Senate Majority Leader Howard H. Baker Jr. (R-Tenn.) warned yesterday that the Senate Finance Committee may move to scuttle the 10 percent income tax cut scheduled for July, 1983, unless President Reagan and Congress reach a budget compromise.
In what appeared to be a veiled warning to Reagan, who has made the tax cut the cornerstone of his economic recovery program, Baker told reporters he wasn't sure the Finance Committee could be restrained from tampering with it if efforts to draft a compromise budget fail.
It is "certainly a possibility," although "far from a certainty," that a collapse of the budget compromise negotiations could give rise to an assault on the tax cut, Baker said.
The negotiators were reportedly still at odds over most major sticking points as they prepared for today's bargaining session at the White House, which was being touted as a climactic session aimed at producing a package that can be submitted to Reagan and House Speaker Thomas P. (Tip) O'Neill Jr. (D-Mass.) within a day or two.
They have come close to agreement on the concept of a three-year freeze on discretionary domestic appropriations, sources said yesterday. But even in that area there still are significant disputes, including what constitutes a freeze and whether further appropriations cuts should be made.
The biggest stumbling blocks remain what they were at the start: tax increases and cuts in benefit entitlement programs, including all the major welfare programs as well as Social Security and Medicare. Democrats were described as wanting more in the way of tax increases and "loophole closings" than the Republicans were willing to give, while the Republicans were holding out for more entitlement cuts than the Democrats want.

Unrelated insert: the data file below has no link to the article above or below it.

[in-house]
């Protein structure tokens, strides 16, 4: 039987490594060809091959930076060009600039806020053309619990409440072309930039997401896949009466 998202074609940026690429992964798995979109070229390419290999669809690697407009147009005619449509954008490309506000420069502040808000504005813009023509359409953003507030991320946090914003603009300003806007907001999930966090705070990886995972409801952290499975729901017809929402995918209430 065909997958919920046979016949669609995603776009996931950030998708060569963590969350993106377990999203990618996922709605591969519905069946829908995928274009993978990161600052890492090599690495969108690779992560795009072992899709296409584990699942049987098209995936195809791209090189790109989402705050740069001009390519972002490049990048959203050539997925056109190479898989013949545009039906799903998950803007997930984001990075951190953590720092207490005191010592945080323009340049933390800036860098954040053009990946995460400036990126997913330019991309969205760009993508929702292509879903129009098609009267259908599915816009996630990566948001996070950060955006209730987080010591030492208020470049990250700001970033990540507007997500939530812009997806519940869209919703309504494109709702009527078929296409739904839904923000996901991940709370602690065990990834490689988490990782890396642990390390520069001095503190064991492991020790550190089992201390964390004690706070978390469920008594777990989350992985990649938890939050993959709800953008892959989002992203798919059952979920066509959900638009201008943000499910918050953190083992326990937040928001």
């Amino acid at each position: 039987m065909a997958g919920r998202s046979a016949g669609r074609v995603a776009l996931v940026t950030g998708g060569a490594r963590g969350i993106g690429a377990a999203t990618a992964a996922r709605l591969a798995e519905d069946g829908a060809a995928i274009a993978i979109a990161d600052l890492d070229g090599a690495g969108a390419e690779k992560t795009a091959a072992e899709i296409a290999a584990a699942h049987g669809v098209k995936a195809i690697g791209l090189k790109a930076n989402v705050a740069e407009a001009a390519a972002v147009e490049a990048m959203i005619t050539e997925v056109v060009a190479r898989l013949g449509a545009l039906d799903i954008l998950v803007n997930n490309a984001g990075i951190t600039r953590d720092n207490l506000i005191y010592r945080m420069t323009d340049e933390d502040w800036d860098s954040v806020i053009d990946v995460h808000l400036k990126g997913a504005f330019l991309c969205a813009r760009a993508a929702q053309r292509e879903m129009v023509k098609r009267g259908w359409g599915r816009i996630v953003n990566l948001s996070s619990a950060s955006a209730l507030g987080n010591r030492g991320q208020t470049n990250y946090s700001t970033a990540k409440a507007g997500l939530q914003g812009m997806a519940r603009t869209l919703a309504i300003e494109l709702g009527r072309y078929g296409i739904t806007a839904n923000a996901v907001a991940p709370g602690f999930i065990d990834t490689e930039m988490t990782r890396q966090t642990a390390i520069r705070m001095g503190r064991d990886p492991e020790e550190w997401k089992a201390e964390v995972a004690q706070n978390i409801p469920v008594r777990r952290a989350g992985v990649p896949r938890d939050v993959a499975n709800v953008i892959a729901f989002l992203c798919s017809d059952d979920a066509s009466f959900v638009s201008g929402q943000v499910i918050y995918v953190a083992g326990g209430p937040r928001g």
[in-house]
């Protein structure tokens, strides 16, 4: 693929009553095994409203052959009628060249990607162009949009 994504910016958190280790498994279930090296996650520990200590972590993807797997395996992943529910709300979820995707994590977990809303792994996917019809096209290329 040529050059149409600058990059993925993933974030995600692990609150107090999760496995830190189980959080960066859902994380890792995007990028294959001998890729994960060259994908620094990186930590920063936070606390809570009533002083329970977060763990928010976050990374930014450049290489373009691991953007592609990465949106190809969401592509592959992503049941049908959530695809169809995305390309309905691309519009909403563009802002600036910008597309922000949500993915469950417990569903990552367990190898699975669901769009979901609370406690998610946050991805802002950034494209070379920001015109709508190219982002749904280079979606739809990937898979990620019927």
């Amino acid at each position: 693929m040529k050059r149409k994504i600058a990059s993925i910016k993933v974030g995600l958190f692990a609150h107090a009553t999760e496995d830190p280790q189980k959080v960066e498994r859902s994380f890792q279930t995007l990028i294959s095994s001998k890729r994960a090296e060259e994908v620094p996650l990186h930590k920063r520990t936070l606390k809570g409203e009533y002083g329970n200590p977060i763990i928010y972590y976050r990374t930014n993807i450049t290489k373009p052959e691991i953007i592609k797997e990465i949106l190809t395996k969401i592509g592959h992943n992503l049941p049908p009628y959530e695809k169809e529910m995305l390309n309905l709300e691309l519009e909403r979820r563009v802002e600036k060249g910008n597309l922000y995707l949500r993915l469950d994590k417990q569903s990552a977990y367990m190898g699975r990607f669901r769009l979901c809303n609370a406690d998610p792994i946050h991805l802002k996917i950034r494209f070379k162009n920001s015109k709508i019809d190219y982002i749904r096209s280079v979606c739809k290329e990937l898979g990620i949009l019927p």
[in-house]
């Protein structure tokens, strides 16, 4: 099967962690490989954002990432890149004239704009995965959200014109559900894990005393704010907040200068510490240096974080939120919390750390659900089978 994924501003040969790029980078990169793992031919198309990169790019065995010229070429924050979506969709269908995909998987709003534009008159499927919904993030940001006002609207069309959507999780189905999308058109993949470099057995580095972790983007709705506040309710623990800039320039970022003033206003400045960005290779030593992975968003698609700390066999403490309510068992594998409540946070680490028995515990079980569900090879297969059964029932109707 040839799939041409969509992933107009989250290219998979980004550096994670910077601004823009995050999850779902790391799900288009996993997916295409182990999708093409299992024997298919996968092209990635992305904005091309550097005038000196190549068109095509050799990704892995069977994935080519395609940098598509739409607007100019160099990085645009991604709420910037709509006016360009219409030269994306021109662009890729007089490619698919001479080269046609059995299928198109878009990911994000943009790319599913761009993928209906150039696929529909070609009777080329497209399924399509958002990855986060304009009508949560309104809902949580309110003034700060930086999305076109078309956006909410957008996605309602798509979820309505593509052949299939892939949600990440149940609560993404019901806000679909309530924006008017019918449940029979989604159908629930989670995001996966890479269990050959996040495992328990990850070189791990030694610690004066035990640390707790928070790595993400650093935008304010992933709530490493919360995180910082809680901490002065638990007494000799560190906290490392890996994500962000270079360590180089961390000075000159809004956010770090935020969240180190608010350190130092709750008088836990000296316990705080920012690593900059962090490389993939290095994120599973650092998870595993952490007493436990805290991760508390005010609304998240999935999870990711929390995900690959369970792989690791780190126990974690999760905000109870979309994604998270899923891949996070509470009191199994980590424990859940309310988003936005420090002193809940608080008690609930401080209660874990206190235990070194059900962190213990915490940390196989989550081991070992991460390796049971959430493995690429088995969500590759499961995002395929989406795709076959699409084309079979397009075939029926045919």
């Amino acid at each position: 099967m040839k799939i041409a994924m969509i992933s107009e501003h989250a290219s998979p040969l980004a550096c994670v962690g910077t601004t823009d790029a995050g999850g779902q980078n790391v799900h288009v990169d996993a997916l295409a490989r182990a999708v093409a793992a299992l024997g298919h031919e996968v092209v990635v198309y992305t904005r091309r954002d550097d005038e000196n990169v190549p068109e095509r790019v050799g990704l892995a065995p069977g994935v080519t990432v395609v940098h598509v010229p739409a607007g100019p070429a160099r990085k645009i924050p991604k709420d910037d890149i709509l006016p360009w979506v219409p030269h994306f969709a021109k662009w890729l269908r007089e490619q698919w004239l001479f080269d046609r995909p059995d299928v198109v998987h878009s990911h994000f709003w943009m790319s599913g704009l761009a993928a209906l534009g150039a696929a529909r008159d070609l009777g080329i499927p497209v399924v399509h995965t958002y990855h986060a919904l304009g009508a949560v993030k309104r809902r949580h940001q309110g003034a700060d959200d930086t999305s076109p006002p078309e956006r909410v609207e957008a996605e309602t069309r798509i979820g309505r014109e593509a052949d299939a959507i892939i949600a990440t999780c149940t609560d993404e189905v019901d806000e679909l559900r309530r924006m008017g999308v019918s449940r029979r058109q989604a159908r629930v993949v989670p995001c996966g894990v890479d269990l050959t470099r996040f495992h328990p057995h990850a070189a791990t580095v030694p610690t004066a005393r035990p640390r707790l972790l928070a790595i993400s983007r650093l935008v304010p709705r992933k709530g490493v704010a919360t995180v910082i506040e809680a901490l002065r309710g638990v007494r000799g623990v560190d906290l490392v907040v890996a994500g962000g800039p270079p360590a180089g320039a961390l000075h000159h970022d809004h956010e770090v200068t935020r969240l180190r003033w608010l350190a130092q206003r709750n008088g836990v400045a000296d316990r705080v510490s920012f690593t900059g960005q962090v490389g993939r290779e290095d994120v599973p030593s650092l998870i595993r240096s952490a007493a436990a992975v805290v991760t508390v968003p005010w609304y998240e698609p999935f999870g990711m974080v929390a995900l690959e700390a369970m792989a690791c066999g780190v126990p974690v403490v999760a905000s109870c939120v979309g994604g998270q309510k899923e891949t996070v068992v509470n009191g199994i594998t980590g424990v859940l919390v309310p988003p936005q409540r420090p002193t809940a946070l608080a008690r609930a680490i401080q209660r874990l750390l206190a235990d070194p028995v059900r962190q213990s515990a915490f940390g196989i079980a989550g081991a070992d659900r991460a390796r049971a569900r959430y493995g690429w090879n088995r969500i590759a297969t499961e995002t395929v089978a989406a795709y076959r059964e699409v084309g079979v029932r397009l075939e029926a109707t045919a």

"We're not yet within striking distance," said a source close to some of the congressional negotiators.
GOP congressional leaders are scheduled to meet this morning with Reagan in what some, including House Minority Leader Robert H. Michel (R-Ill.), see as an opportunity for the president to send signals that could pave the way for agreement. Several similar meetings recently have been canceled, and the fact that Reagan plans to hold the meeting today gave rise to some optimism that he may be ready to move.
But, even if he does, there were rumblings on Capitol Hill yesterday that selling a compromise to Congress, especially the Democratic-controlled House, may be difficult. "The real problem is where the Democrats will get the votes" to pass what the negotiators are talking about," said one source.
Another indication of the impending problem came from House Education and Labor Committee Chairman Carl D. Perkins (D-Ky.), who issued a statement attacking proposed cuts as a "step backwards in our nation's commitment to education."
Perkins accused House Budget Committee Chairman James R. Jones (D-Okla.) of agreeing to freeze elementary and secondary education spending, an apparent reference to the freeze on domestic appropriations. However, a spokesman for Jones said the congressman had made no such agreement.
Perkins also said the talks are moving in the direction of a $1 billion cutback over three years in spending for child nutrition programs.
Although today's meeting is the last scheduled session in the three-week effort to reach a compromise, some participants said the talks could go on longer if progress is still being made. Senate Majority Leader Baker reiterated yesterday that the Senate Budget Committee will begin drafting its own version of the budget unless a compromise is reached by late this week.
Elaborating on suggestions that the talks have a 50-50 chance of success, Senate Finance Committee Chairman Robert J. Dole (R-Kan.) put out a press release saying the 50-50 odds boil down to "50 percent Reagan and 50 percent O'Neill."